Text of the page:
Most development agencies, analysts and practitioners recognize that institutions shape the course of development and that, in turn, institutional change involves power and politics. An important corollary is that practical development organizations need to be capable of acting with intelligence in the political environment of partner countries, so they help promote, or at least do not stand in the way of, progressive developmental reform. Yet this poses significant challenges for organizations and professionals that were formed to deliver technical inputs and financial resources to development processes on the assumption that others will take care of the politics.
Various communities of practice have been established recently to advance the general idea of thinking and working politically in development agencies. One of the obstacles they face is a lack of well documented examples of the gains from working in more politically informed ways with aid. Another is an apparent shortage of operational models that provide a coherent, evidence-based alternative to standard donor practices. This paper addresses this particular gap by describing the practice of what has been called development entrepreneurship and explaining some of the ideas from outside the field of development that have inspired it.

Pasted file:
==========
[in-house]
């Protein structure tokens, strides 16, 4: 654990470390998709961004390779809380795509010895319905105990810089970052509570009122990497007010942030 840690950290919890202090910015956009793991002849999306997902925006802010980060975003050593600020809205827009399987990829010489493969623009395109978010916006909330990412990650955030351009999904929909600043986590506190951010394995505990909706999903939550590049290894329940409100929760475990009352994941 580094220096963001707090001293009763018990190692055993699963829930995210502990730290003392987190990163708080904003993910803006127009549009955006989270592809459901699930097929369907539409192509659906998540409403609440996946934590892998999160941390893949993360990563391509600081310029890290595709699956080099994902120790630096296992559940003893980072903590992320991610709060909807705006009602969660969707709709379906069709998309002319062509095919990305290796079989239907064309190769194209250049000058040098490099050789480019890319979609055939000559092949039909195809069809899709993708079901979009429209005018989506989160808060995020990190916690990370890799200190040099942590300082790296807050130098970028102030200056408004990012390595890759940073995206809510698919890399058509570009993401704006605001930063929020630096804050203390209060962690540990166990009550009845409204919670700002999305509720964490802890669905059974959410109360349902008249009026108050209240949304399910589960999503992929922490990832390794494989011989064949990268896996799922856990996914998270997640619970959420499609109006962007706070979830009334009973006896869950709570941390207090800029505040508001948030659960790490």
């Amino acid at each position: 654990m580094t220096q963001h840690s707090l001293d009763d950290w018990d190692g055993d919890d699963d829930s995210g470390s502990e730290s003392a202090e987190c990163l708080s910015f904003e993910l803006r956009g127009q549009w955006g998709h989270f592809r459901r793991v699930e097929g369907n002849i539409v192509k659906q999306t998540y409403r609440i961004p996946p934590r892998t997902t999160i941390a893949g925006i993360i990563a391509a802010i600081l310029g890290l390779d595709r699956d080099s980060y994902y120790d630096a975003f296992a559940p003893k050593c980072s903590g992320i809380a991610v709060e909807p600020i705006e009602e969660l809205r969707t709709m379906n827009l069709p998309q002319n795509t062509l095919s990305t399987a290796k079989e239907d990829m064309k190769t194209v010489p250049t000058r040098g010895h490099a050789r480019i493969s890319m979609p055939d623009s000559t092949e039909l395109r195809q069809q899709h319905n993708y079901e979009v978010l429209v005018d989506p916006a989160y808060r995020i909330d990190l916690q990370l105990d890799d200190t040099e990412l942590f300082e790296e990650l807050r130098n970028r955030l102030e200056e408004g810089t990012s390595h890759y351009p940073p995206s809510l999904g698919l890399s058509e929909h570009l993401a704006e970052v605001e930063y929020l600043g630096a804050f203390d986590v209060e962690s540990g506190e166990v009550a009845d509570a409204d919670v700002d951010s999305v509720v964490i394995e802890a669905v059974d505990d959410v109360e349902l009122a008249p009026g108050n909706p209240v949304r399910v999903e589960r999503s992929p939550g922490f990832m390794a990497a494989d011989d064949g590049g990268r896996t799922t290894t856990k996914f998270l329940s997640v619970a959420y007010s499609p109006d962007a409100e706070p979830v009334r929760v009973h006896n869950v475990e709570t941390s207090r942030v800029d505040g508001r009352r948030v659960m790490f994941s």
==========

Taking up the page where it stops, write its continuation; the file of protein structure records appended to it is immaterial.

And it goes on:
Jaime Faustino and David Booth